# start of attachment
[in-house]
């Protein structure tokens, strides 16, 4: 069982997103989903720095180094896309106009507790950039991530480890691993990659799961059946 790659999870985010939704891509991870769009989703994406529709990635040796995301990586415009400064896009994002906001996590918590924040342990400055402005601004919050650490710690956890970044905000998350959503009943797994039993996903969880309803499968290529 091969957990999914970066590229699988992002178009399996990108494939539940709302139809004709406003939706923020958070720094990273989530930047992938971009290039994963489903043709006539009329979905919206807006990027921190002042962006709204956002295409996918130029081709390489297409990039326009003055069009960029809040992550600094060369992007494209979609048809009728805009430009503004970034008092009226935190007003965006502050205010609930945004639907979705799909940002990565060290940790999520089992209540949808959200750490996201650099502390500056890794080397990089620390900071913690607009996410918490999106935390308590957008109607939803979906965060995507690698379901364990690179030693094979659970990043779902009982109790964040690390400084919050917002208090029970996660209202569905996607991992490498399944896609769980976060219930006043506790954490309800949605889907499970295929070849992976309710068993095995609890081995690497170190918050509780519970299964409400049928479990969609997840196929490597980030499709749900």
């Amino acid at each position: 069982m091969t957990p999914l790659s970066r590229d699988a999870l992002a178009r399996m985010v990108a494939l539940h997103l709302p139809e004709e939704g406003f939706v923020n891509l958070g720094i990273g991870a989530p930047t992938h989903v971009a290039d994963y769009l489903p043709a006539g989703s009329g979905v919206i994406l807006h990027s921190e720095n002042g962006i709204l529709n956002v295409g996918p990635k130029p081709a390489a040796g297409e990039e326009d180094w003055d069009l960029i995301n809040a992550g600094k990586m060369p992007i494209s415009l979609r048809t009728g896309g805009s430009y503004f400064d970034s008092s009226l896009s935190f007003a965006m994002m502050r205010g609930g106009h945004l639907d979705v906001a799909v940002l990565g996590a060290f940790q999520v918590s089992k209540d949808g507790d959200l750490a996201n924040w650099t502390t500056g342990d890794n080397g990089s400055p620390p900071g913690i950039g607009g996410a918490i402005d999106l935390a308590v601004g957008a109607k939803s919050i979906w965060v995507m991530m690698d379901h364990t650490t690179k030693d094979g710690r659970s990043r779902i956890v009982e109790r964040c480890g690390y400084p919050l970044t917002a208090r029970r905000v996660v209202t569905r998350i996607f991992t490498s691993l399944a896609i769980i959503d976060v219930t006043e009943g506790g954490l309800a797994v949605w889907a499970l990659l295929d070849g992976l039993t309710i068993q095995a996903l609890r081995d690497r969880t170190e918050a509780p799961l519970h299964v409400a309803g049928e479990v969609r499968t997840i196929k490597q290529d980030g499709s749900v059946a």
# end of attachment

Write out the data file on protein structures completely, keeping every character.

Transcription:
[in-house]
């Protein structure tokens, strides 16, 4: 069982997103989903720095180094896309106009507790950039991530480890691993990659799961059946 790659999870985010939704891509991870769009989703994406529709990635040796995301990586415009400064896009994002906001996590918590924040342990400055402005601004919050650490710690956890970044905000998350959503009943797994039993996903969880309803499968290529 091969957990999914970066590229699988992002178009399996990108494939539940709302139809004709406003939706923020958070720094990273989530930047992938971009290039994963489903043709006539009329979905919206807006990027921190002042962006709204956002295409996918130029081709390489297409990039326009003055069009960029809040992550600094060369992007494209979609048809009728805009430009503004970034008092009226935190007003965006502050205010609930945004639907979705799909940002990565060290940790999520089992209540949808959200750490996201650099502390500056890794080397990089620390900071913690607009996410918490999106935390308590957008109607939803979906965060995507690698379901364990690179030693094979659970990043779902009982109790964040690390400084919050917002208090029970996660209202569905996607991992490498399944896609769980976060219930006043506790954490309800949605889907499970295929070849992976309710068993095995609890081995690497170190918050509780519970299964409400049928479990969609997840196929490597980030499709749900």
């Amino acid at each position: 069982m091969t957990p999914l790659s970066r590229d699988a999870l992002a178009r399996m985010v990108a494939l539940h997103l709302p139809e004709e939704g406003f939706v923020n891509l958070g720094i990273g991870a989530p930047t992938h989903v971009a290039d994963y769009l489903p043709a006539g989703s009329g979905v919206i994406l807006h990027s921190e720095n002042g962006i709204l529709n956002v295409g996918p990635k130029p081709a390489a040796g297409e990039e326009d180094w003055d069009l960029i995301n809040a992550g600094k990586m060369p992007i494209s415009l979609r048809t009728g896309g805009s430009y503004f400064d970034s008092s009226l896009s935190f007003a965006m994002m502050r205010g609930g106009h945004l639907d979705v906001a799909v940002l990565g996590a060290f940790q999520v918590s089992k209540d949808g507790d959200l750490a996201n924040w650099t502390t500056g342990d890794n080397g990089s400055p620390p900071g913690i950039g607009g996410a918490i402005d999106l935390a308590v601004g957008a109607k939803s919050i979906w965060v995507m991530m690698d379901h364990t650490t690179k030693d094979g710690r659970s990043r779902i956890v009982e109790r964040c480890g690390y400084p919050l970044t917002a208090r029970r905000v996660v209202t569905r998350i996607f991992t490498s691993l399944a896609i769980i959503d976060v219930t006043e009943g506790g954490l309800a797994v949605w889907a499970l990659l295929d070849g992976l039993t309710i068993q095995a996903l609890r081995d690497r969880t170190e918050a509780p799961l519970h299964v409400a309803g049928e479990v969609r499968t997840i196929k490597q290529d980030g499709s749900v059946a």